By: Brandon Brooks, Peer Advisor in the Office of Global Opportunities, Chubu University 14-15 academic year
The spirit of traveling abroad is much more easily accessible to those who do not let their sense of pride prevent them from experiencing new, different, and often valuable perspectives of the outside world.
Although I spent months planning my study abroad trip, I have a very distinct memory of myself the night before my year-long study abroad trip started in which I couldn’t find anything to wear. That’s right, 6 foot, 200 pound hairy men also have the age-old dilemma of “nothing to wear.” Scanning my closet, one shirt beaconed to me. Red, white, and blue – the full frontal American flag t-shirt I had bought at a thrift store for the sake of being obnoxious threw itself at me and I embraced it, thinking, “should I? Yes, I should. I should indulge.” And indulge I did, I was that kid at the Columbus Airport bright and early sporting an oh so ever patriotic t-shirt all the way to the land of the rising sun.
Sure, I wore that shirt as a sort of humorous tribute to the ‘Murica mentality, but in actuality I wore it with a genuine sense of pride for where I came from as well.
Pride – it’s something every person from every city, state, and nation possesses. Pride is human, we carry it with ourselves as we move through this world and throughout our lives. Where we are from is forever integrated into our character; to assume one has pride in themselves is to also assume they have pride in their origins, regardless of socioeconomic status or creed.
Gaining a sense of worth from the success that your place of origin has acquired or feeling a sense of growth from the hardships your place of origin presented to you is NOT a bad thing. However, the spirit of traveling abroad is much more easily accessible to those who do not let their sense of pride prevent them from experiencing new, different, and often valuable perspectives of the outside world.
Being from America, I am generally used to people learning my language to communicate rather than the other way around. As an American, I was also never introduced to foreign language study in a very serious manner, because after all, foreign language study in the states is perceived as more of a hobby rather than an essential element of achieving higher education. In a way, we are fortunate, yes, but also unfortunate in the way that we are fed a type of rhetoric that encourages ethnocentrism. Beyond language, aspects of American culture can be seen throughout the world such as U.S. fast food chains and clothing brands; these factors bring a sense of familiarity to faraway places for Americans which can lead to Americans possessing a type of ego or confidence that I personally learned was counter-productive when on my quest to globalize my perspective.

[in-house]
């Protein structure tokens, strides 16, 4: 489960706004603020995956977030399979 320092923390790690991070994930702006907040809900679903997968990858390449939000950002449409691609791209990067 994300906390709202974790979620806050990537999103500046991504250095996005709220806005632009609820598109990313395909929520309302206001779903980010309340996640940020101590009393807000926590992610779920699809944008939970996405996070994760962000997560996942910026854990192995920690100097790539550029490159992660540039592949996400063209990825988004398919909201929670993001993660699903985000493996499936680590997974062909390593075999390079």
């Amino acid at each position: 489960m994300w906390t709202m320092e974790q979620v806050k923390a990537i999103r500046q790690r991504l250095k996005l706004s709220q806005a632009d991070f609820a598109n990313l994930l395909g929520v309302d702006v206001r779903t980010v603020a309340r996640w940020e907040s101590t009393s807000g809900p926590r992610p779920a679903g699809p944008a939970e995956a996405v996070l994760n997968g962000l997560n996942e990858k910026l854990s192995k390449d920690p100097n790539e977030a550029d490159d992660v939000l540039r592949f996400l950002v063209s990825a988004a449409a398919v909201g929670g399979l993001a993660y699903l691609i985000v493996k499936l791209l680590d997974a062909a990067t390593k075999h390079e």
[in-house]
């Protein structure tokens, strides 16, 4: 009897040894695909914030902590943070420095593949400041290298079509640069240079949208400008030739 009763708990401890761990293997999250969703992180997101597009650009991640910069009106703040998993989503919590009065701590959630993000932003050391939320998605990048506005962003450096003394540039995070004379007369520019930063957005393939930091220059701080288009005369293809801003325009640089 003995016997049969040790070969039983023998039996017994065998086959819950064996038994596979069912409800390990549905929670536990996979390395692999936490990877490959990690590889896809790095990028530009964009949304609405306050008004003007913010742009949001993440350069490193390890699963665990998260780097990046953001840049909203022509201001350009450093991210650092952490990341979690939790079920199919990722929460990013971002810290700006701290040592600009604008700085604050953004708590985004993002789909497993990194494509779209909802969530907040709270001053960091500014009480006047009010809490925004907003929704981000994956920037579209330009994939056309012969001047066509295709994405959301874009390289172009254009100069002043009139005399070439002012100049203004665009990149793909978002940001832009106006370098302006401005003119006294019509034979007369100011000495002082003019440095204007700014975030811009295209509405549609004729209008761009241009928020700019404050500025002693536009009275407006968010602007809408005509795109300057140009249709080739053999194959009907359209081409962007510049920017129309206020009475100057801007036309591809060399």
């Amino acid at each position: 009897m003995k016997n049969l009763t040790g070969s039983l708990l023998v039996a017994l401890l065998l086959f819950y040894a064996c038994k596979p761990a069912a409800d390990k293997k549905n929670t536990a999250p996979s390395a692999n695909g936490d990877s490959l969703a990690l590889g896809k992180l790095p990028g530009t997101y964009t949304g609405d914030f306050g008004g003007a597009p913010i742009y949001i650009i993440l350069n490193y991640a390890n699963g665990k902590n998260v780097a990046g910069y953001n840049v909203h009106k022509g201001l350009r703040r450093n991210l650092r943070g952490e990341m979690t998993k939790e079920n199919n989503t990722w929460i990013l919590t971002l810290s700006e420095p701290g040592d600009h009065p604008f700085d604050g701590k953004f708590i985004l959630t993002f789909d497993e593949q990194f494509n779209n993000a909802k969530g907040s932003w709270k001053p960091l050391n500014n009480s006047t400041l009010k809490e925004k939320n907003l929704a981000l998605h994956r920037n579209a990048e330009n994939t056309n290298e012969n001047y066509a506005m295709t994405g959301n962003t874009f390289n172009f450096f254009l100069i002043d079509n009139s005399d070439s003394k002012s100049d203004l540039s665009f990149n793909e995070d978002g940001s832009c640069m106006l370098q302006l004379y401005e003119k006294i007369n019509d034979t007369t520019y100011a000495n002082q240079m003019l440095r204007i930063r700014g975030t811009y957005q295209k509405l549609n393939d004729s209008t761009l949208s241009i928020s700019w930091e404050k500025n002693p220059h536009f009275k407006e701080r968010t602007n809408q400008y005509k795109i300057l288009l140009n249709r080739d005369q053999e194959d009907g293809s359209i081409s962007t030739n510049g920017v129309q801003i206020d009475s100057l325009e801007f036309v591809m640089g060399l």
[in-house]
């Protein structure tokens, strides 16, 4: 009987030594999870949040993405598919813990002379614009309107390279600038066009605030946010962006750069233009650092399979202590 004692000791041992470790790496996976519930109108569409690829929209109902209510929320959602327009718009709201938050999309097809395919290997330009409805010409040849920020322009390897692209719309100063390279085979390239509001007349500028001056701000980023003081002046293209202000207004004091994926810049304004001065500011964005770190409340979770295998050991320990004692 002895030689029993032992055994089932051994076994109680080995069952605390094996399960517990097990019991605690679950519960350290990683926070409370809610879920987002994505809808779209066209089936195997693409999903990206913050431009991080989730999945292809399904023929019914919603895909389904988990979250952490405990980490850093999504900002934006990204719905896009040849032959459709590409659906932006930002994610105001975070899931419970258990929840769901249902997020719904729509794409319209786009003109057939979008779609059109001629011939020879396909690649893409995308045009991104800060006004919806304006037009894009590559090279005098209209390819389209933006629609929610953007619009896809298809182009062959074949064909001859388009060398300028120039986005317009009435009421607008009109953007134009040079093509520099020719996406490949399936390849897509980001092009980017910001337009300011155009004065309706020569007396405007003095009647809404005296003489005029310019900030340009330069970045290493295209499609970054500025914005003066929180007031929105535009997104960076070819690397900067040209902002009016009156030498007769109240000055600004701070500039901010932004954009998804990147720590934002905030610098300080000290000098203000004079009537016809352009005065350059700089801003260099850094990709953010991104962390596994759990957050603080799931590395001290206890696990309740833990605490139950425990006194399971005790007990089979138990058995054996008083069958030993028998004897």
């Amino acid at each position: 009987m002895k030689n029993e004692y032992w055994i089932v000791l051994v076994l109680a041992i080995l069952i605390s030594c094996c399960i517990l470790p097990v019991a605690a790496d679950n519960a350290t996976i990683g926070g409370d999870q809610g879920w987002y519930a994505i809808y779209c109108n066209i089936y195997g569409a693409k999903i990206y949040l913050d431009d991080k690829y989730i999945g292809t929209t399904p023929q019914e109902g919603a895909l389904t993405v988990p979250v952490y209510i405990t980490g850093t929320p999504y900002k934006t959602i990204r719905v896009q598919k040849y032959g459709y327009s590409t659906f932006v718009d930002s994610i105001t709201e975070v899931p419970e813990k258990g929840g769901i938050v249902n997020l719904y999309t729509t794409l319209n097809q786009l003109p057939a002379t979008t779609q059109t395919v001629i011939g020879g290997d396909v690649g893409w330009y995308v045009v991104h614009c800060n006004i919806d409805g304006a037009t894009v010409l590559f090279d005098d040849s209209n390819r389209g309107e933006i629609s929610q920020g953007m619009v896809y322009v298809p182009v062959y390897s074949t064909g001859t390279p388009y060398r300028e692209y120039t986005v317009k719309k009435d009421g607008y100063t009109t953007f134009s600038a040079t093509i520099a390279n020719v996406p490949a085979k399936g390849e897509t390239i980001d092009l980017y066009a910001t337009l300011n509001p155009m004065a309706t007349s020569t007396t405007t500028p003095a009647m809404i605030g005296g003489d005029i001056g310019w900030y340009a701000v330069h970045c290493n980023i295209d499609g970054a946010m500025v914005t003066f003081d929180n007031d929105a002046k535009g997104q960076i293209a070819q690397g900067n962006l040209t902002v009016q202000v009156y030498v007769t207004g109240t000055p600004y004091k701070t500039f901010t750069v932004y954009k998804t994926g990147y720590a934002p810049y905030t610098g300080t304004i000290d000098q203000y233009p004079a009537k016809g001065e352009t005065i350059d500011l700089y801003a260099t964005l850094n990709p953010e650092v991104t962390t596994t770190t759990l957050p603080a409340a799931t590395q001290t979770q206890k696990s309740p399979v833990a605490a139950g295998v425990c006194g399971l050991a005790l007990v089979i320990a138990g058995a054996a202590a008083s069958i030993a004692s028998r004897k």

One of the biggest reasons I went abroad was to truly immerse myself into a foreign way of thinking; I wanted to see myself through others’ eyes while I was in Japan to initiate personal growth and improvement without letting my already formed, American perspective get in the way. Deep, I know, but before giving me a round of snaps for my poetic reasoning you really need to know that –
It’s all fun and games until you make the American salty.
I’m sure your mouth is watering just thinking about all the awkward moments and misunderstandings that await you abroad, but while these awkward moments make funny stories in the big picture, they can be painful and embarrassing at the time of their occurrence. Let me share some of my stories with you in which swallowing my pride was like swallowing a watermelon whole.